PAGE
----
- Animation Age Ghetto: Culhane discusses this in his book "Animation From Script To Screen". Culhane had an encyclopedic knowledge about animation (as well as other subjects) and pretty eclectic tastes: he praised Ralph Bakshi and Richard Williams (head animator for Who Framed Roger Rabbit, which was a big movie hit at the time), ridiculed the commercially-driven dreck on Saturday morning TV, and tried to present animation as a serious art form indebted to (among others) Michelangelo and Sergei Eisenstein. He even warns writers for cartoons never to target children only, because only if you write for adults will you be completely uncondescending. However, his prejudices toward his own profession still show through at times. He assumes that most animators aspire to make people laugh - which would be fine, except that it carries the Unfortunate Implication that cartoons cannot inspire any emotion other than hilarity. He also writes that "very subtle acting may never be possible to meet in this medium."
- Creator Backlash: Culhane disliked his sole Popeye directorial effort Popeye Meets William Tell, and mentions it in passing in his biography as being akin to "putting a bow on a wild boar". He was also not proud of his animation for Fleischer Studios in the early 1930's, considering it primitive compared to his later work.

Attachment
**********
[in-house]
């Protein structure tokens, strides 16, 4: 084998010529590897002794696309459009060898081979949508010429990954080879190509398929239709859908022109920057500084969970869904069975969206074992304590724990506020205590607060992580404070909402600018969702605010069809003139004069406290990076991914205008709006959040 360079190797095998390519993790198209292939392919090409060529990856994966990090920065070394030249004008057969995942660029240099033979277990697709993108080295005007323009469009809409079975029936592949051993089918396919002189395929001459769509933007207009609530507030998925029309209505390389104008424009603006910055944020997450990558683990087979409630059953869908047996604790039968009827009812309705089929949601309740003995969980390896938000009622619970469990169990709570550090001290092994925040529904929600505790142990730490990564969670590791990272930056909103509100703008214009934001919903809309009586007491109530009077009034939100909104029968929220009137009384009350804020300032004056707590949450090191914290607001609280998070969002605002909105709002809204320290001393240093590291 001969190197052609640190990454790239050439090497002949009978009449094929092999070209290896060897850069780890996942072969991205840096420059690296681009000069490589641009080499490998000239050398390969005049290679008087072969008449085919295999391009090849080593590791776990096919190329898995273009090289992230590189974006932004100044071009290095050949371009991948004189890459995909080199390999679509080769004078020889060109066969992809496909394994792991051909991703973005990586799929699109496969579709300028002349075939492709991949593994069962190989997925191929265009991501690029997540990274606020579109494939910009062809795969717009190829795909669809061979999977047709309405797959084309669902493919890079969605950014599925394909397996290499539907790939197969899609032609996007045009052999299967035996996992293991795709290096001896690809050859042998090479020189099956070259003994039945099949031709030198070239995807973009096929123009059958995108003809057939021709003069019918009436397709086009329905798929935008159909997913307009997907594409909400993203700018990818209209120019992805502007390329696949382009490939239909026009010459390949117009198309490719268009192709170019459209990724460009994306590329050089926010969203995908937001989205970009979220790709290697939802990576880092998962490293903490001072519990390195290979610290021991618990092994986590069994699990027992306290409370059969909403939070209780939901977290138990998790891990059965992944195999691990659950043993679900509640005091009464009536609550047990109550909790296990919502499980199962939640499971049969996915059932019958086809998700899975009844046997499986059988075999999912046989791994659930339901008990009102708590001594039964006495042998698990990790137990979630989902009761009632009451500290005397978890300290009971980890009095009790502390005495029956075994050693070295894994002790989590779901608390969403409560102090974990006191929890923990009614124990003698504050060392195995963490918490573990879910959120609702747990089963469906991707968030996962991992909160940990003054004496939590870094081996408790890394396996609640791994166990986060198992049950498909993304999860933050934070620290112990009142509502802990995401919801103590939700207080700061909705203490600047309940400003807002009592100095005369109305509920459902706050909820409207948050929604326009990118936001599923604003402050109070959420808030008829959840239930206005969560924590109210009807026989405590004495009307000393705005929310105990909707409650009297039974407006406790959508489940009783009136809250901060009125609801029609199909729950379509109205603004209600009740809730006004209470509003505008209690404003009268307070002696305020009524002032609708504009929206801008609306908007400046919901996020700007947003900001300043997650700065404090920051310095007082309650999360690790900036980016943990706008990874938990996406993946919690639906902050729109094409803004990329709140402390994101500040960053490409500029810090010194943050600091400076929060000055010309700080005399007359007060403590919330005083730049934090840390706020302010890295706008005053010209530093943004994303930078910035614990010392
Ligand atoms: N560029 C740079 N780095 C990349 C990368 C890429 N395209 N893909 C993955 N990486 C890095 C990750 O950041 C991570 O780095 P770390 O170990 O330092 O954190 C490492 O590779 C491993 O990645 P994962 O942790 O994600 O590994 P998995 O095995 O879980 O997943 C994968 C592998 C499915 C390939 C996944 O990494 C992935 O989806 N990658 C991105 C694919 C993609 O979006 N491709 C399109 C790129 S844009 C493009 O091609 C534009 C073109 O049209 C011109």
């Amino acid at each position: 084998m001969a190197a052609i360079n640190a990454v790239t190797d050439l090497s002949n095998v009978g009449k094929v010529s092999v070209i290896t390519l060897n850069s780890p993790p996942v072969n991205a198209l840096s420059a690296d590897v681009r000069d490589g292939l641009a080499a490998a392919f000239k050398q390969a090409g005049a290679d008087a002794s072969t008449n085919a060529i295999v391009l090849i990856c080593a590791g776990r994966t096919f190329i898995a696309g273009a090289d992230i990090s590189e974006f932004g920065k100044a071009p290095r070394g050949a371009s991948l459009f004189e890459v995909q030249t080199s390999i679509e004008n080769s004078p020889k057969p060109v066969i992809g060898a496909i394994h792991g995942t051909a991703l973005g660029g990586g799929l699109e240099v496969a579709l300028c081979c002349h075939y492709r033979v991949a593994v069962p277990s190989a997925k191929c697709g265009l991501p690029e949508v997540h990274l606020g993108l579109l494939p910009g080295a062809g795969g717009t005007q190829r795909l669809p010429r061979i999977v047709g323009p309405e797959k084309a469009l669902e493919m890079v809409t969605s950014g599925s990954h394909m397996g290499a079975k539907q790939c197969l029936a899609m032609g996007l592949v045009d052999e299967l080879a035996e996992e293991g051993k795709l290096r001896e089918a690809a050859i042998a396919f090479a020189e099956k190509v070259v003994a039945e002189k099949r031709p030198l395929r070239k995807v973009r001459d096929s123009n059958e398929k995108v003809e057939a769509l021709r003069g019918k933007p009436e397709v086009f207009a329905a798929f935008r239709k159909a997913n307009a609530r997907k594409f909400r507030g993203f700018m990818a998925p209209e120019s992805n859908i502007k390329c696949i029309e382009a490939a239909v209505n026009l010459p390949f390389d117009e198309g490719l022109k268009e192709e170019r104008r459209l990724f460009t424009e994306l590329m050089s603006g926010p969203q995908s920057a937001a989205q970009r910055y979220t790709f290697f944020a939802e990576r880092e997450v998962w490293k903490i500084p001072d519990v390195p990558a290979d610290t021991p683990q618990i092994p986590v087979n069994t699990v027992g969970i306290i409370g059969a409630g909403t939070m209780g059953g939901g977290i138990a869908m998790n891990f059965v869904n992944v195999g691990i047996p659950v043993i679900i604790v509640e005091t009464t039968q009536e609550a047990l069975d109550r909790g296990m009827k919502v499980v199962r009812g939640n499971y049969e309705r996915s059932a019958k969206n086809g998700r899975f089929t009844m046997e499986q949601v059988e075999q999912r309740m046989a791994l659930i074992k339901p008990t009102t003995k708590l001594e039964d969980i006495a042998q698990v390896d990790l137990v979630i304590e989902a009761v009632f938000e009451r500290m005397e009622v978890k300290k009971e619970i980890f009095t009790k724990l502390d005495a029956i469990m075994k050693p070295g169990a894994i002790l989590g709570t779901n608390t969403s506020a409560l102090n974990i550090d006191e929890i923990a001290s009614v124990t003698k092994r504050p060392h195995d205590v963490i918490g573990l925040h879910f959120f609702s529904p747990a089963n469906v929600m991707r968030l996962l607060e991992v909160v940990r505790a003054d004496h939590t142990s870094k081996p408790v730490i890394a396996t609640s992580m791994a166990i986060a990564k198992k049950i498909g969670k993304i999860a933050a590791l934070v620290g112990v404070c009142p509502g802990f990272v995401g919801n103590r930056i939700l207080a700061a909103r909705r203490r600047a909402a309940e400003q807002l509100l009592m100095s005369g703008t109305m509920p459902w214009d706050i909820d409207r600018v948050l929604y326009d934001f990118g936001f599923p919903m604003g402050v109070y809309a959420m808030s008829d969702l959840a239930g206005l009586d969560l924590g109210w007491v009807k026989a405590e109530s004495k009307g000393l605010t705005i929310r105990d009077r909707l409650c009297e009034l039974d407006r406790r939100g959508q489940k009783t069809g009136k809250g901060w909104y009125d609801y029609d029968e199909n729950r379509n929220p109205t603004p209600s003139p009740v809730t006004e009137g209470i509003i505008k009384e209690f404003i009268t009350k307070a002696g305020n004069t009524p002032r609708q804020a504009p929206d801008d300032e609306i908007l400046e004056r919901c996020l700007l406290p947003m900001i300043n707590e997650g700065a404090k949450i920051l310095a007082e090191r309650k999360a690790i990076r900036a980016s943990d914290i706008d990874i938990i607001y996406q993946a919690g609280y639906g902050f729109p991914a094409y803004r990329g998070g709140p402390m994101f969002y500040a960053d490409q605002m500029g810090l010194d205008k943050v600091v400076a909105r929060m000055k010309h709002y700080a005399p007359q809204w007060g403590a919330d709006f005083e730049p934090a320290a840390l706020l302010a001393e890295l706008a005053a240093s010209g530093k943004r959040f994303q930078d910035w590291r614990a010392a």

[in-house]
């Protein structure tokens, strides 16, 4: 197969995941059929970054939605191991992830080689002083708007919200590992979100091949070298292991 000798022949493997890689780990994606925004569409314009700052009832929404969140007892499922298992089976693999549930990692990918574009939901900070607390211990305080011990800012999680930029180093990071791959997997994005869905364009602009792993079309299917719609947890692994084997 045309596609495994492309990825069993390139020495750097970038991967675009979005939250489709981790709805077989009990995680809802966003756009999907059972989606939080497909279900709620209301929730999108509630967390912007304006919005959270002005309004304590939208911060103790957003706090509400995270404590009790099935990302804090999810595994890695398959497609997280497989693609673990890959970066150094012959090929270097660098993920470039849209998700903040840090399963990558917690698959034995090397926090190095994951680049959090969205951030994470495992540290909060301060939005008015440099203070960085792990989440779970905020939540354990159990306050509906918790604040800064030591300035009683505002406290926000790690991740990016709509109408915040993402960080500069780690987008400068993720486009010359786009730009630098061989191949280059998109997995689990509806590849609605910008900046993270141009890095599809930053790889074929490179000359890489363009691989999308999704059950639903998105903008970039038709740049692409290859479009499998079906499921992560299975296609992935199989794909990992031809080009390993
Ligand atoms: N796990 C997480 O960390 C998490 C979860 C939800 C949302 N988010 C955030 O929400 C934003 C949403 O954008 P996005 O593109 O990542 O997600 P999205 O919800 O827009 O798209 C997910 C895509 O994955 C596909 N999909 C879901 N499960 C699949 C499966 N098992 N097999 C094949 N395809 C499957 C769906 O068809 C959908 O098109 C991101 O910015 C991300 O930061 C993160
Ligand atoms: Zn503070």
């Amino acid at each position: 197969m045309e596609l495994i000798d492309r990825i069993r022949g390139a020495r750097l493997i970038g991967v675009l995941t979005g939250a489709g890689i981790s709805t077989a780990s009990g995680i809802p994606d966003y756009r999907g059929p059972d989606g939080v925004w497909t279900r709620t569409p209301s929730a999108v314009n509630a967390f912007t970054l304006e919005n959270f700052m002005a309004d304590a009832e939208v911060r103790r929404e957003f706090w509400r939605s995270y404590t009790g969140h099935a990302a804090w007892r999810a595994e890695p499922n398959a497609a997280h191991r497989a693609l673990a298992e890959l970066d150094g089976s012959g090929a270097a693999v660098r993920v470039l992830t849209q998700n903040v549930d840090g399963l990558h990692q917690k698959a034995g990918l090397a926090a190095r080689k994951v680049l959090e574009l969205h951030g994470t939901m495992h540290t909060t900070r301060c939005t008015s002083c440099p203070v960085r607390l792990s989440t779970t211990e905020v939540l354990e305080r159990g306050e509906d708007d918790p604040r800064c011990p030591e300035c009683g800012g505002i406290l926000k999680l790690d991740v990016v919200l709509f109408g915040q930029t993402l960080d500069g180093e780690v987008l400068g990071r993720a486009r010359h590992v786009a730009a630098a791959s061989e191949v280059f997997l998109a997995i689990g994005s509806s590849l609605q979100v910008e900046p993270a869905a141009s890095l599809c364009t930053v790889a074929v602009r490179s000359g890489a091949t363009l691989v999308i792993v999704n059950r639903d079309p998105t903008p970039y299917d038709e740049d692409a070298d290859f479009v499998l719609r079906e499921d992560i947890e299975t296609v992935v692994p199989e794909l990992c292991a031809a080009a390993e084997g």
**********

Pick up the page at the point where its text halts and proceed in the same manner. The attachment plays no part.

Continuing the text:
"The films were atrocious, the worst crap you can imagine. They never used the characters. Offisa Pup rarely appeared, Ignatz Mouse was not in love with Krazy note ; they never used the desert landscapes. They just didn't care. The staff just batted the stuff out as fast as they could for something like 750$ apiece."
- He's also stated that if he hadn't signed a contract when he was working on Gulliver's Travels he would've left on the spot, and that he felt awful seeing how his work had been tampered with in the final film with what he calls "half-assed inking and bad in-betweening". He was also disappointed with how Mr. Bug Goes to Town turned out, feeling that the film didn't live up to it's full potential.
- Culhane also lambasted the Hearst Krazy Kat cartoons he did inking work on. In his biography, he likened the screening of their first sound cartoon ("Ratskin", 1929) with the character as being akin to a tornado in a boiler factory. "It was sheer cacophony." The staff gave no reaction to the film, save Culhane himself, who spited it with a sarcastic laugh (which got him left behind when the studio moved elsewhere). In the book "Enchanted Drawings", Culhane's once again gave his humble thoughts on the shorts;
- What Could Have Been: Shamus originally wanted to direct a cartoon centered around the Popeye character Wimpy, centered around his obsession with hamburgers, with no interest in making a typical Popeye short. The Fleischers didn't allow it, feeling that the proposed premise would be "too psychological".
YMMV / Shamus Culhane